What fragments of love can you find (and write about) from what’s left now? Callie Feyen uses a poem by Marjorie Maddox for inspiration.
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Think the acrostic poem is too cute? Think again. Join Callie Feyen and Tania Runyan and see how risky the form can be.
Join Callie Feyen and walk a spiral staircase with Tania Runyan, poet and author of “How to Write a Form Poem,” in order to understand the sestina.
Ready to travel into the world of form poetry? Join author Callie Feyen as she compares dreaming with writing poetry.
Join author Callie Feyen as she acknowledges some beastly feelings, and through the gift of small things, turns them into poetry.
Feeling all the feelings these days? Consider containing them (and letting them breathe) in a villanelle.
What does joy that is unhoped for look like? Join author Callie Feyen as she explores the warmth of gloves and other gifts from the pandemic.
“The Hobbit” is more than a book for children. Callie Feyen considers how to learn from Bilbo and write poems of experience.
What do you do when reading (or living) a difficult story? Callie Feyen suggests you consider poetry and Shakespeare’s Fool from ‘Twelfth Night.’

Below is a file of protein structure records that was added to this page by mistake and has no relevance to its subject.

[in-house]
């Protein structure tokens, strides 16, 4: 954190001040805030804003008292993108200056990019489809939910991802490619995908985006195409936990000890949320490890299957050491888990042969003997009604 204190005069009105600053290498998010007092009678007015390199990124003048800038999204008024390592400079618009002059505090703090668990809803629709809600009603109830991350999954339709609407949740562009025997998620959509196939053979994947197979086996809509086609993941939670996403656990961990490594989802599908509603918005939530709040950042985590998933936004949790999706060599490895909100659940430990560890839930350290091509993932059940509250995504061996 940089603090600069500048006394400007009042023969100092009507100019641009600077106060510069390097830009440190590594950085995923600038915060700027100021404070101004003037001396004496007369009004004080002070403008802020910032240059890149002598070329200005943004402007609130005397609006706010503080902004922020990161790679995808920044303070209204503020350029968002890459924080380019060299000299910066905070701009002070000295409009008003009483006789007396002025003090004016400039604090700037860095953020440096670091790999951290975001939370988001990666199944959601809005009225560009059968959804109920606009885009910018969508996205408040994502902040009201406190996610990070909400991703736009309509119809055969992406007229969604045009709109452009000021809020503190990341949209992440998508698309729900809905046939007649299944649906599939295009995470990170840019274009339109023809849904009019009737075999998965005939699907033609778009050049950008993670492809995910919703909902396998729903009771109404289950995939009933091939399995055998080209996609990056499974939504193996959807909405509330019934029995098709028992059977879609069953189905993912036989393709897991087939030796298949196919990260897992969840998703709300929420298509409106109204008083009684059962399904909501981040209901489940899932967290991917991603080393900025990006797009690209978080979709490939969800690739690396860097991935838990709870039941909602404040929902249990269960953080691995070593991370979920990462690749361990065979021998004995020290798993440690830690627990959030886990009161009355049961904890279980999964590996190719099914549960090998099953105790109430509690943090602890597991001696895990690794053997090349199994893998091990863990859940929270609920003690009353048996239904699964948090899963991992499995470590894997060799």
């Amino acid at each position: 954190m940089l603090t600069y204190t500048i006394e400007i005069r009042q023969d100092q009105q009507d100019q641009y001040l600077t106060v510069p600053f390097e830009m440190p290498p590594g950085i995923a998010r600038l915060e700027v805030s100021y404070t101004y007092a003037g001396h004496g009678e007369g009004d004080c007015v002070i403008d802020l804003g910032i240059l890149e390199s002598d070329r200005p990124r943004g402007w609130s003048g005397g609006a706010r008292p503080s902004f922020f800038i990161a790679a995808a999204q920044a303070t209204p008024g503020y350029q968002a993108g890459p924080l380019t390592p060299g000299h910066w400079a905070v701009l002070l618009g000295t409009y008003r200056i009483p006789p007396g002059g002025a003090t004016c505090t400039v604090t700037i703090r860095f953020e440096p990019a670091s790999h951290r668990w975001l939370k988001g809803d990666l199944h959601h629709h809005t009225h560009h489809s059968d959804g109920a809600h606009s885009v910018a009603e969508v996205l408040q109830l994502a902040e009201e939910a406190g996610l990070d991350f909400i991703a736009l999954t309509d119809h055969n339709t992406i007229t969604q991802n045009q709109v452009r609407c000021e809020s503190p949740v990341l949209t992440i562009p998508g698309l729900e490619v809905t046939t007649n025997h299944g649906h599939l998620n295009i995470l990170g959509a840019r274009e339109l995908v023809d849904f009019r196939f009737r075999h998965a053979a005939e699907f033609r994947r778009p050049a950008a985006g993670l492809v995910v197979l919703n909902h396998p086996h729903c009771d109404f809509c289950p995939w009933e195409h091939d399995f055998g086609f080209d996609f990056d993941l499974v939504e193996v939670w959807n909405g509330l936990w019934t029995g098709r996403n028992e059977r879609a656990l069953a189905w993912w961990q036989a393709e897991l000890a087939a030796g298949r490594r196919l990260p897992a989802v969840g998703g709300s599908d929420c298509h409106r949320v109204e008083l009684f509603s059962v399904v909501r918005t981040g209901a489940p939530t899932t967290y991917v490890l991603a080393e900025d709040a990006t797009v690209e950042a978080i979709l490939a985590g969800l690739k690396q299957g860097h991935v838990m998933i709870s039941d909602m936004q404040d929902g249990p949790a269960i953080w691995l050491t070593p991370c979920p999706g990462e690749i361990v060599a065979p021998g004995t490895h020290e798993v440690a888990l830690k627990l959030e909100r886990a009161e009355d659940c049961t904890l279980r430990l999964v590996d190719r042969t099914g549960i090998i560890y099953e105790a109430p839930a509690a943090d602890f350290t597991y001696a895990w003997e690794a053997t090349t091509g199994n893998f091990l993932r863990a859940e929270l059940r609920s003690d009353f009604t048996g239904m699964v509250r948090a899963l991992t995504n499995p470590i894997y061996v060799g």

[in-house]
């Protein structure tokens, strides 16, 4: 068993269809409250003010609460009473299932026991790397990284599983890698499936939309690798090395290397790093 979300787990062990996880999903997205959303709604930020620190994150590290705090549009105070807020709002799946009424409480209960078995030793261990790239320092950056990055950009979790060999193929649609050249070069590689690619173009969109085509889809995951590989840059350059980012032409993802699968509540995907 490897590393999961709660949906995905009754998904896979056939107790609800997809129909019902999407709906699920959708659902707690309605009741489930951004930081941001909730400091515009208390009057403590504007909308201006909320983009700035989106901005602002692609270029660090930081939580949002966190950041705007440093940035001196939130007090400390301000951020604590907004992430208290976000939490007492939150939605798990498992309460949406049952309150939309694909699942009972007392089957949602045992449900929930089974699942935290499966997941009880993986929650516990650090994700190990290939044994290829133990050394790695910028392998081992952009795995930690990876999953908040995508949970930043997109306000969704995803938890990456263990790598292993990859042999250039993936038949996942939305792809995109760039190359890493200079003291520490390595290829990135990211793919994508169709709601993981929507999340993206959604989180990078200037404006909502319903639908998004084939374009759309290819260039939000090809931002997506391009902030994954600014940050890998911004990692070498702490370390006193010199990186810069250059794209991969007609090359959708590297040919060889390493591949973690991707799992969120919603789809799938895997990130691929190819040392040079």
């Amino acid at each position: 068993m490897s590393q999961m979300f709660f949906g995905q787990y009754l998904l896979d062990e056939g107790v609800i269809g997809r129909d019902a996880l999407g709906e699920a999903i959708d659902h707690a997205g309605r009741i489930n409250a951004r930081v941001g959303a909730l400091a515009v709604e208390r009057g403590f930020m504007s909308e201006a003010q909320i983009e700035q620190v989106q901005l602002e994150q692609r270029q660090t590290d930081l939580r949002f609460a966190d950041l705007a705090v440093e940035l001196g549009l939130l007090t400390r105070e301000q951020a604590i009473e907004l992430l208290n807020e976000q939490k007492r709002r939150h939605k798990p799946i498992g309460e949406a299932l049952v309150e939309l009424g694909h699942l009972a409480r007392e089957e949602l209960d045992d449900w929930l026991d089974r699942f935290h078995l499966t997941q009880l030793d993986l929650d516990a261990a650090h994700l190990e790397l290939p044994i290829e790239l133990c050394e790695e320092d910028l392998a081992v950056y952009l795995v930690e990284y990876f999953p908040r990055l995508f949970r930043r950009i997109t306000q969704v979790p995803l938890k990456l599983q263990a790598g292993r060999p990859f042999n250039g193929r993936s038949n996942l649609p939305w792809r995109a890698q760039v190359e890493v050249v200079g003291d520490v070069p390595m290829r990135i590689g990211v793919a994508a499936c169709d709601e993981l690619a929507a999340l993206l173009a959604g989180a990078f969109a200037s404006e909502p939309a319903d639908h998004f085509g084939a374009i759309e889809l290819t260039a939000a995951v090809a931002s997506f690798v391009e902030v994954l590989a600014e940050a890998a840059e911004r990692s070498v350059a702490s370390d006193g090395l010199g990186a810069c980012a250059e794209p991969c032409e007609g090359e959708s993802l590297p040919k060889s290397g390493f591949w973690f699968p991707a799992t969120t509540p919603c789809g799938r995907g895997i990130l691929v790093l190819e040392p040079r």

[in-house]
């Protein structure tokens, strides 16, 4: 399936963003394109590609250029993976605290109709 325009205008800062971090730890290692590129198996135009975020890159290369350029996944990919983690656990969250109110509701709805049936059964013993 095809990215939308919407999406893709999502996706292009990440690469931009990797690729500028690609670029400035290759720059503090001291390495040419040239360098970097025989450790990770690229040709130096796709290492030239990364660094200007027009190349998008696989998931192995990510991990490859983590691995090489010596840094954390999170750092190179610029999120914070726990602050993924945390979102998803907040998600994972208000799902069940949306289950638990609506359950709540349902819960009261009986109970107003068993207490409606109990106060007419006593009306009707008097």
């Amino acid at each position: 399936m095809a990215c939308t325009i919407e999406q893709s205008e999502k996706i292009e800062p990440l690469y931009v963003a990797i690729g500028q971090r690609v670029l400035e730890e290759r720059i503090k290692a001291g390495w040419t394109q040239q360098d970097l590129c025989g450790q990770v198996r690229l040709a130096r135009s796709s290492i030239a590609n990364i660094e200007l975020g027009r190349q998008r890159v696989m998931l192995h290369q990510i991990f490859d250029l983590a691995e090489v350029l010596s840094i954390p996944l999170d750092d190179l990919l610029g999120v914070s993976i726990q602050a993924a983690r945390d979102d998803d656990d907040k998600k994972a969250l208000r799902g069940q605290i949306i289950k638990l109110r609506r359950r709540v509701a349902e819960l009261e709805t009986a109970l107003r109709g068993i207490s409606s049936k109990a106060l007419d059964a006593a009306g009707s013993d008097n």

This year might mean not being at home for the holidays. Join us and look for poetry in your (perhaps) altered plans with this prompt.
There is beauty — even in a pandemic. These days after Thanksgiving, follow a poetry prompt about the natural beauty you are grateful for.
What is a memory? A 96-year-old woman and a small boy are searching for the answer. Author Callie Feyen searches for poetry in what they find.
What would you do if your teacher gave you this assignment: Do something you love and then tell about it? Join author Callie Feyen as she and her daughters try to complete the task.
What happens when you take sadness and joy on a walk through a pumpkin patch? Callie Feyen leads a poetry prompt using a poem by Uncle Mose.
Wise teachers can be found in unexpected places, like gym parking lots. Join us for a poetry prompt about the people who help us find wisdom.
The word dor invites us to embrace loneliness rather than overcome it. This week Callie Feyen has a poetry prompt about accepting our aches.
Have you ever received a gift you didn’t know you needed? Join Callie Feyen on a summer night of seeing stars and learning to let go.
Before summer ends, step outside for a little stoop sitting. Author Callie Feyen offers a poetry prompt about the place we call home.
Join Callie Feyen as she offers a poetry prompt about the power of metaphor. Especially when the ocean is involved.
What memories do you have of swimming as a child? Join Callie Feyen as thinks about her own summertime memories and of swimming to the horizon.